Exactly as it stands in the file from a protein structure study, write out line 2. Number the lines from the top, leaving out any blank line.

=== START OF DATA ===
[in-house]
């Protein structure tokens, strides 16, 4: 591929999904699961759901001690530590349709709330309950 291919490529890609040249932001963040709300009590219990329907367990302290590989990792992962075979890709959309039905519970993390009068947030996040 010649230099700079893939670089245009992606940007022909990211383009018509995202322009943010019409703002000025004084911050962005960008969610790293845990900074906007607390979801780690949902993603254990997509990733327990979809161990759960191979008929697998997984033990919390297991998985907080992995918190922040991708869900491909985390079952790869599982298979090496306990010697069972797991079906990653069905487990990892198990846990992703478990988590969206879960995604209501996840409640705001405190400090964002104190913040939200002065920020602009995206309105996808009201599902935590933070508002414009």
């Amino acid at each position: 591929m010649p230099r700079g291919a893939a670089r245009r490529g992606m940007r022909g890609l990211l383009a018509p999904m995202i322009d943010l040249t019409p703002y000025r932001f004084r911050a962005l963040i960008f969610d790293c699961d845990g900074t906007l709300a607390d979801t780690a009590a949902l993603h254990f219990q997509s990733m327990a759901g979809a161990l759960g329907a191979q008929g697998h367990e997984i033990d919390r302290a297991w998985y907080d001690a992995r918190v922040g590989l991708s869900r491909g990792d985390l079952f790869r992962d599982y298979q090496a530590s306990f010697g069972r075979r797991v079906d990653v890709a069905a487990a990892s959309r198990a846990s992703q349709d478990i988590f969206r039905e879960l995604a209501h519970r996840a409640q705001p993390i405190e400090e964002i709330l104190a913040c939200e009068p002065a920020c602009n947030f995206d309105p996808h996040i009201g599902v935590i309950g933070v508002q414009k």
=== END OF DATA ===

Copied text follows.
């Protein structure tokens, strides 16, 4: 591929999904699961759901001690530590349709709330309950 291919490529890609040249932001963040709300009590219990329907367990302290590989990792992962075979890709959309039905519970993390009068947030996040 010649230099700079893939670089245009992606940007022909990211383009018509995202322009943010019409703002000025004084911050962005960008969610790293845990900074906007607390979801780690949902993603254990997509990733327990979809161990759960191979008929697998997984033990919390297991998985907080992995918190922040991708869900491909985390079952790869599982298979090496306990010697069972797991079906990653069905487990990892198990846990992703478990988590969206879960995604209501996840409640705001405190400090964002104190913040939200002065920020602009995206309105996808009201599902935590933070508002414009």